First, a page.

The most interesting day was the 13th June add, which had 74% dark bullion, which was neatly 160 bars. If you recall the pictures of the GLD vault from the Bob Pisani visit, that is basically two pallets exactly. The surprising element is not that the bars appeared to have traveled together, but the fact that the returning bars were only absent for about 14 days. We're still experimenting with different ways to slice and dice this data to help improve the utility of this new metric. A few weeks ago we looked at all the dark bullion being returned during an 'Add Event' and analyzed how long the bullion had been absent. In rough figures, here is the breakdown (by percent) of bars affected by the dark bullion effect we have seen, for the last two years:
|Sample size is: 13,453 'dark bullion add events' (individual bars).|
(Repeating dark bullion bars treated as separated events).
Riveting! Anyway, I have set myself the task of providing at least four different views of the GLD inventory. The aim is to show the inventory in ways not previously seen (i.e. unique to Screwtape Files), using different aspects of the 472 source documents we have for gold, as a form of edutainment. Here is the first view.
Something I have always wanted to do is identify how much of the stock in an ETF never moves. If you have a big enough space full of lots of the same thing - a vault or a supermarket, then you'll know how easy it is for some items to sit in the corner untouched for long periods of time. The local grocer has strategies for ensuring that stock always rotates since a use-by-date applies, but bullion doesn't have quite the same limitation in fact there is an advantage in not moving it at all. If we wanted to get conspiratorial then we might speculate the evil banksters have a motive for not moving said gold ... 'because it's all fake right?'. Well in a world full of wonders this possibility still provides a vector for investigation. Basically the question is - is there anything particularly special or different about the gold which gets added and removed vs. the stuff which remains consistently untouched?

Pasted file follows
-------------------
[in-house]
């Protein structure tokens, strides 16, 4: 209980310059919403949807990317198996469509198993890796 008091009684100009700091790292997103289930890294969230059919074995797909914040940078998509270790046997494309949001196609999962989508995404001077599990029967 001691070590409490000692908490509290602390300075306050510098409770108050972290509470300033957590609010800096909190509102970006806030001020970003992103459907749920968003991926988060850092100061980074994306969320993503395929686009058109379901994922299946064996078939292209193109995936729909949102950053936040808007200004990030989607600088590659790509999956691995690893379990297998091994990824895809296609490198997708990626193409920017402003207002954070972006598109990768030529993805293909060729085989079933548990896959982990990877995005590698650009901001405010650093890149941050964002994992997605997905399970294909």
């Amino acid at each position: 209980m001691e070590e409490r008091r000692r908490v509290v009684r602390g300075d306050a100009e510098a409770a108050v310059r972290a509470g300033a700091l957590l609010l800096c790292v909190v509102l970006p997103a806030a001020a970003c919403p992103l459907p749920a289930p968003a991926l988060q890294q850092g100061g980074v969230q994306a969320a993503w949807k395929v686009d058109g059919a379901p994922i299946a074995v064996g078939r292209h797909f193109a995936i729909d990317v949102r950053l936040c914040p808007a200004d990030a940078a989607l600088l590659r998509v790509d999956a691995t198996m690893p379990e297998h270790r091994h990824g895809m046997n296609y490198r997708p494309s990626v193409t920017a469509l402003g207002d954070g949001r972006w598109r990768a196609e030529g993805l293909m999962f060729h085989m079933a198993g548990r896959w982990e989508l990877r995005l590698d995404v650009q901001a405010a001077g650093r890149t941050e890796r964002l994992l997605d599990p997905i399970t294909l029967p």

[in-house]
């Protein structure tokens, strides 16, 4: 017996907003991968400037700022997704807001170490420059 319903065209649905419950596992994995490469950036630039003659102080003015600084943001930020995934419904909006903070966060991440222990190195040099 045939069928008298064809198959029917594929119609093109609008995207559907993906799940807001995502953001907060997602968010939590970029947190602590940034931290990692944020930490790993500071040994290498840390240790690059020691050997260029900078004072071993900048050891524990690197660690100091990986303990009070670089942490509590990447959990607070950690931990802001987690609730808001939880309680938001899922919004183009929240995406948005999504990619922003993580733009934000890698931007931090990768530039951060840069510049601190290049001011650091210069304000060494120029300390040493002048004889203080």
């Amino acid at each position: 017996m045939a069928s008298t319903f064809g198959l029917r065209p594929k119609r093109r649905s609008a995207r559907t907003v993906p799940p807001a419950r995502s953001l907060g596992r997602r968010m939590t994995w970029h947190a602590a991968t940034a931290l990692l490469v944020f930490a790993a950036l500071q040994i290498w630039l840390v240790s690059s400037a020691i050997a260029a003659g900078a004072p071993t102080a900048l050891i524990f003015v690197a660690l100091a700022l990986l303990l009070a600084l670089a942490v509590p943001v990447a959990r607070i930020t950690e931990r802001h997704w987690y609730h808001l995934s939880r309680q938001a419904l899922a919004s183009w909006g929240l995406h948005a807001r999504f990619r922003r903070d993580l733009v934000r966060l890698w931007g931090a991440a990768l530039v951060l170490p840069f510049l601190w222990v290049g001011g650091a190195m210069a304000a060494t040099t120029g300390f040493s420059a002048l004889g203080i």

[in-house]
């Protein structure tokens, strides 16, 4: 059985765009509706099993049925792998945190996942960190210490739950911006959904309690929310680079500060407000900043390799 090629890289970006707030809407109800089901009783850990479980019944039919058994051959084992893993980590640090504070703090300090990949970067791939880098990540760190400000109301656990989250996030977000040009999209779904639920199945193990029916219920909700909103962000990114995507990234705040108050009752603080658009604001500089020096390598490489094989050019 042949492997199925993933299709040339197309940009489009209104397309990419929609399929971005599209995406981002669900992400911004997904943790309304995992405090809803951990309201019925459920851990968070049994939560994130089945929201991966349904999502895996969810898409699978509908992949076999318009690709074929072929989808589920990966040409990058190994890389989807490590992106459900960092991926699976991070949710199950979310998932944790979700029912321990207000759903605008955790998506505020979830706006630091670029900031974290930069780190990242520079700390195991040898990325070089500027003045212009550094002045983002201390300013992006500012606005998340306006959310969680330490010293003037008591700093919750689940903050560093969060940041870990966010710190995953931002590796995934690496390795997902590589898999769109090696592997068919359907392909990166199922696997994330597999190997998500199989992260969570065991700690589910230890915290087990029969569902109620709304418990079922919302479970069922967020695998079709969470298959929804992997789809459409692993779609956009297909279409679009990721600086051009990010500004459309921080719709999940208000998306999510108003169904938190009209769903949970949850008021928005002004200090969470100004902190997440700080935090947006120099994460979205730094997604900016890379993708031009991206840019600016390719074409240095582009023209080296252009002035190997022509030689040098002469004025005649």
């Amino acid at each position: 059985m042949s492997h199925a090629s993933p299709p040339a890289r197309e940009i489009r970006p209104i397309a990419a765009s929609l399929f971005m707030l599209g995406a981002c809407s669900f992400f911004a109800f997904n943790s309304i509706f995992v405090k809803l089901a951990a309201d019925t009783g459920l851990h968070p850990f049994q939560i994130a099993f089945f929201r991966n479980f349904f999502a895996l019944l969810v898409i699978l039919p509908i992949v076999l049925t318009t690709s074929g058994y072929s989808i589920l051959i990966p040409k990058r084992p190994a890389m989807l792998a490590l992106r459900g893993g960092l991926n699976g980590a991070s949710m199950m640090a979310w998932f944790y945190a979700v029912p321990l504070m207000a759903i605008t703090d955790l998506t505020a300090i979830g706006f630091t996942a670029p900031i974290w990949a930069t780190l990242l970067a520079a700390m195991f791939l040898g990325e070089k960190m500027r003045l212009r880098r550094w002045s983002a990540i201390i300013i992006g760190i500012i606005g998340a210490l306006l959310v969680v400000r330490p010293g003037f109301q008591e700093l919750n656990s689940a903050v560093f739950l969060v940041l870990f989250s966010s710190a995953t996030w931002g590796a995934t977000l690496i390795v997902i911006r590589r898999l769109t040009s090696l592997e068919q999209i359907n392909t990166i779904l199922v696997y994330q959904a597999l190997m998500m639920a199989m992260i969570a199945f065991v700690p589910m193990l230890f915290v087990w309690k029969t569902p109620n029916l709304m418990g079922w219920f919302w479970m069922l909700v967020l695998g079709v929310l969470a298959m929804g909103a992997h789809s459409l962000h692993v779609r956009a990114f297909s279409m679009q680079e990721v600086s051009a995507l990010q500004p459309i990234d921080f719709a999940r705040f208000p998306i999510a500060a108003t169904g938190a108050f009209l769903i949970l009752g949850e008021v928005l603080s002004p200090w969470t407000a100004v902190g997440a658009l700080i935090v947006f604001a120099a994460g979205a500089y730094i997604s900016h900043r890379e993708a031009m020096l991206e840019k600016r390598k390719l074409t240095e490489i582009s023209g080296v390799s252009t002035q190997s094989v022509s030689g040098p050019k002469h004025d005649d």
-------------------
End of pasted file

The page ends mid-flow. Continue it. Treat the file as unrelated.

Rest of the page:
Loosely put, this question arises from Bix Wier's suggestions of the ETF inventory being fake*, on the premise that if the stuff just sits in the vault un-inspected then it's easier to hide fraud, so let's take a look. Here is a view of the bars in GLD which have been present since our first records first begin (in October 2009), and which are still there today. For the graph below, the database query requirement is the signature for every bar** in the yellow section must be present in all 472 bar list issues.
Finally, this line does not represent some sort of magical limit, as the graph appears to suggest - it's simply an artifact of our availability/choice of data points. If the withdrawals continue then that lower bound will just get lower and lower, as the number of bars with 100% presence gets reduced. Likewise if we had a bar list from 2007 (we don't) and drew the line from there then it would also be lower. Gold bars which are present at Section B, were ones which were not present originally at Section A, so they were added at some point over the years. An astute analyst might ask whether we can track the churn for bars (i.e. the nature of the graph means that the bars present in Section A, are all absent by the time we get to point B). Can we see when they disappeared? Yes, we can, but you'll have to wait until Part 2 when we look at 'Snapshots' of individual bar groups.
Until next time,
|If I had a cool name like that, I would launch my own cereal brand.|
* I first came across the 'road to roota' stuff in 2009. He has views on Molybdenum as fake silver and Tungsten as fake gold. He also conveniently ignores all the commercial and historical agreements which got the bullion there in the first place. Please note that I'm not attacking Bix with my article and my weeta-bix graphic is a visual gag that I've had in my head for quite a few years.
** The matches are done using bar signatures, a unique combination of BarSerialNumber, Refiner, Fineness and Weight.
*** I still have hopes that we can find (and prove) unscrupulous bullion bank behavior using the data, but so far it has not been found in the bars data. Frameworks like these are a good start.